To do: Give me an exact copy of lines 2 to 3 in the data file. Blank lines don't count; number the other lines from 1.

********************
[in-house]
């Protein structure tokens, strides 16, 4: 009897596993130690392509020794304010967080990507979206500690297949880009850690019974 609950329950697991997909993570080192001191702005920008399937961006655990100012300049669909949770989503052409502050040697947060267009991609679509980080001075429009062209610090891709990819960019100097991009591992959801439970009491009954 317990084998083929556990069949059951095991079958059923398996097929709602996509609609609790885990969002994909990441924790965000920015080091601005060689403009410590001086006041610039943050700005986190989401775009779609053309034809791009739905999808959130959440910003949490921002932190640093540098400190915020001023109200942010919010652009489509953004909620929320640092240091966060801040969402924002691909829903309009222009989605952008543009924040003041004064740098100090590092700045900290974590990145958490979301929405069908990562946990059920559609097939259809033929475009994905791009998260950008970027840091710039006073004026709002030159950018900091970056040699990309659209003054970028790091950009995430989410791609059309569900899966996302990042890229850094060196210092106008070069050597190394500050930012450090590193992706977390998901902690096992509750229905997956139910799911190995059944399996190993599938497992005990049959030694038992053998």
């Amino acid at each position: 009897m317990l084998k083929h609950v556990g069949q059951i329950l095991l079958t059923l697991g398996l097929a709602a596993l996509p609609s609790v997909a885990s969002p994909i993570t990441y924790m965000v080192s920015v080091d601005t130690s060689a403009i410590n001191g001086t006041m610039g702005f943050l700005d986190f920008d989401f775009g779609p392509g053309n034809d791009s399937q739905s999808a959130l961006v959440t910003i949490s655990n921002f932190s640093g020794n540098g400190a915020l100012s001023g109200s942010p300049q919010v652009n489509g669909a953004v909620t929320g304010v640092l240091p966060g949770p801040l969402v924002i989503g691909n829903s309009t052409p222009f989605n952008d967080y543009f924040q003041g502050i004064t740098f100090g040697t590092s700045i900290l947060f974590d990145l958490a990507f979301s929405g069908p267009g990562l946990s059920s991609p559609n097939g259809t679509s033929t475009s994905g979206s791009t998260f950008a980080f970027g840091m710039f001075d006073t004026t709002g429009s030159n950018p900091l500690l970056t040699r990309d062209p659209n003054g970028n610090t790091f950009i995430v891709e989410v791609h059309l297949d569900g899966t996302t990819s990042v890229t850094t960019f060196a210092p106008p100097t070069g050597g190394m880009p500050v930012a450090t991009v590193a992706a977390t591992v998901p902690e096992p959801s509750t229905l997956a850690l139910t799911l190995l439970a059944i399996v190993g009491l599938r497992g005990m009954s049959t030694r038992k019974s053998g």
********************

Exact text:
């Protein structure tokens, strides 16, 4: 009897596993130690392509020794304010967080990507979206500690297949880009850690019974 609950329950697991997909993570080192001191702005920008399937961006655990100012300049669909949770989503052409502050040697947060267009991609679509980080001075429009062209610090891709990819960019100097991009591992959801439970009491009954 317990084998083929556990069949059951095991079958059923398996097929709602996509609609609790885990969002994909990441924790965000920015080091601005060689403009410590001086006041610039943050700005986190989401775009779609053309034809791009739905999808959130959440910003949490921002932190640093540098400190915020001023109200942010919010652009489509953004909620929320640092240091966060801040969402924002691909829903309009222009989605952008543009924040003041004064740098100090590092700045900290974590990145958490979301929405069908990562946990059920559609097939259809033929475009994905791009998260950008970027840091710039006073004026709002030159950018900091970056040699990309659209003054970028790091950009995430989410791609059309569900899966996302990042890229850094060196210092106008070069050597190394500050930012450090590193992706977390998901902690096992509750229905997956139910799911190995059944399996190993599938497992005990049959030694038992053998």
């Amino acid at each position: 009897m317990l084998k083929h609950v556990g069949q059951i329950l095991l079958t059923l697991g398996l097929a709602a596993l996509p609609s609790v997909a885990s969002p994909i993570t990441y924790m965000v080192s920015v080091d601005t130690s060689a403009i410590n001191g001086t006041m610039g702005f943050l700005d986190f920008d989401f775009g779609p392509g053309n034809d791009s399937q739905s999808a959130l961006v959440t910003i949490s655990n921002f932190s640093g020794n540098g400190a915020l100012s001023g109200s942010p300049q919010v652009n489509g669909a953004v909620t929320g304010v640092l240091p966060g949770p801040l969402v924002i989503g691909n829903s309009t052409p222009f989605n952008d967080y543009f924040q003041g502050i004064t740098f100090g040697t590092s700045i900290l947060f974590d990145l958490a990507f979301s929405g069908p267009g990562l946990s059920s991609p559609n097939g259809t679509s033929t475009s994905g979206s791009t998260f950008a980080f970027g840091m710039f001075d006073t004026t709002g429009s030159n950018p900091l500690l970056t040699r990309d062209p659209n003054g970028n610090t790091f950009i995430v891709e989410v791609h059309l297949d569900g899966t996302t990819s990042v890229t850094t960019f060196a210092p106008p100097t070069g050597g190394m880009p500050v930012a450090t991009v590193a992706a977390t591992v998901p902690e096992p959801s509750t229905l997956a850690l139910t799911l190995l439970a059944i399996v190993g009491l599938r497992g005990m009954s049959t030694r038992k019974s053998g």